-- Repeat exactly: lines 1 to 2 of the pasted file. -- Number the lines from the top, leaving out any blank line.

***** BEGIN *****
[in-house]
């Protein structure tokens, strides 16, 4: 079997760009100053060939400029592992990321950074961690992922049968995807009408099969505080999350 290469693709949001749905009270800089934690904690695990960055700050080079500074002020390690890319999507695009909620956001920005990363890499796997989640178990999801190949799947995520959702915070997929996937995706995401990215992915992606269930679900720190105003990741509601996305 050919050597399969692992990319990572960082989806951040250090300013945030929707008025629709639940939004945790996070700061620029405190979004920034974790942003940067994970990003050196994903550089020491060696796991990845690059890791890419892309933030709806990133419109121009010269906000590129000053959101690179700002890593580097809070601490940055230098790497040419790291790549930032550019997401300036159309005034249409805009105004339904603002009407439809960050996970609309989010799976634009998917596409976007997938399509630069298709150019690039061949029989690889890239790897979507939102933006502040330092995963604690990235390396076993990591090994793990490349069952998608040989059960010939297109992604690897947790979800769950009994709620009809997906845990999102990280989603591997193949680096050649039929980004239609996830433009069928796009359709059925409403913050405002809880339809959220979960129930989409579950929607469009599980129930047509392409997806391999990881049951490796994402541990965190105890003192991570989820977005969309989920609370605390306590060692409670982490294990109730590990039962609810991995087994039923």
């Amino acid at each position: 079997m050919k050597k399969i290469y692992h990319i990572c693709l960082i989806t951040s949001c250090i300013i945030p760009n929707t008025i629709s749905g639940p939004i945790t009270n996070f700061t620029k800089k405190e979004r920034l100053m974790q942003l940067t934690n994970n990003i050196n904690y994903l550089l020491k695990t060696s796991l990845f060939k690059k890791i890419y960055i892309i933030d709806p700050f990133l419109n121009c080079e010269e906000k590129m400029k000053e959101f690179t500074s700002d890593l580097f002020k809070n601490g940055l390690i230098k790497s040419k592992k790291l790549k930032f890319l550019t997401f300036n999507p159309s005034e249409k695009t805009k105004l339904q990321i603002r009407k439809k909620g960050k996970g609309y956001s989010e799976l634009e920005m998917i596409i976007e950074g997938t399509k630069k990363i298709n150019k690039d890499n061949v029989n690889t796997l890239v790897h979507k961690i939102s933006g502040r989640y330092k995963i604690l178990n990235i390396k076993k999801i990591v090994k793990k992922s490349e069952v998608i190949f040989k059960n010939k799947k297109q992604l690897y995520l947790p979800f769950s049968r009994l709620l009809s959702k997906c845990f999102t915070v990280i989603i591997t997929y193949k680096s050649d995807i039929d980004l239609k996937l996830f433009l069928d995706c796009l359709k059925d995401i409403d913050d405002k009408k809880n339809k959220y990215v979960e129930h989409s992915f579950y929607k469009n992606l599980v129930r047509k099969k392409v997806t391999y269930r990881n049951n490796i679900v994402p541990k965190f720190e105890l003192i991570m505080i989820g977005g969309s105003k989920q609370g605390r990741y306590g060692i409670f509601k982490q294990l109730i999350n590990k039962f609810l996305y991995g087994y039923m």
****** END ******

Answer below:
[in-house]
């Protein structure tokens, strides 16, 4: 079997760009100053060939400029592992990321950074961690992922049968995807009408099969505080999350 290469693709949001749905009270800089934690904690695990960055700050080079500074002020390690890319999507695009909620956001920005990363890499796997989640178990999801190949799947995520959702915070997929996937995706995401990215992915992606269930679900720190105003990741509601996305 050919050597399969692992990319990572960082989806951040250090300013945030929707008025629709639940939004945790996070700061620029405190979004920034974790942003940067994970990003050196994903550089020491060696796991990845690059890791890419892309933030709806990133419109121009010269906000590129000053959101690179700002890593580097809070601490940055230098790497040419790291790549930032550019997401300036159309005034249409805009105004339904603002009407439809960050996970609309989010799976634009998917596409976007997938399509630069298709150019690039061949029989690889890239790897979507939102933006502040330092995963604690990235390396076993990591090994793990490349069952998608040989059960010939297109992604690897947790979800769950009994709620009809997906845990999102990280989603591997193949680096050649039929980004239609996830433009069928796009359709059925409403913050405002809880339809959220979960129930989409579950929607469009599980129930047509392409997806391999990881049951490796994402541990965190105890003192991570989820977005969309989920609370605390306590060692409670982490294990109730590990039962609810991995087994039923």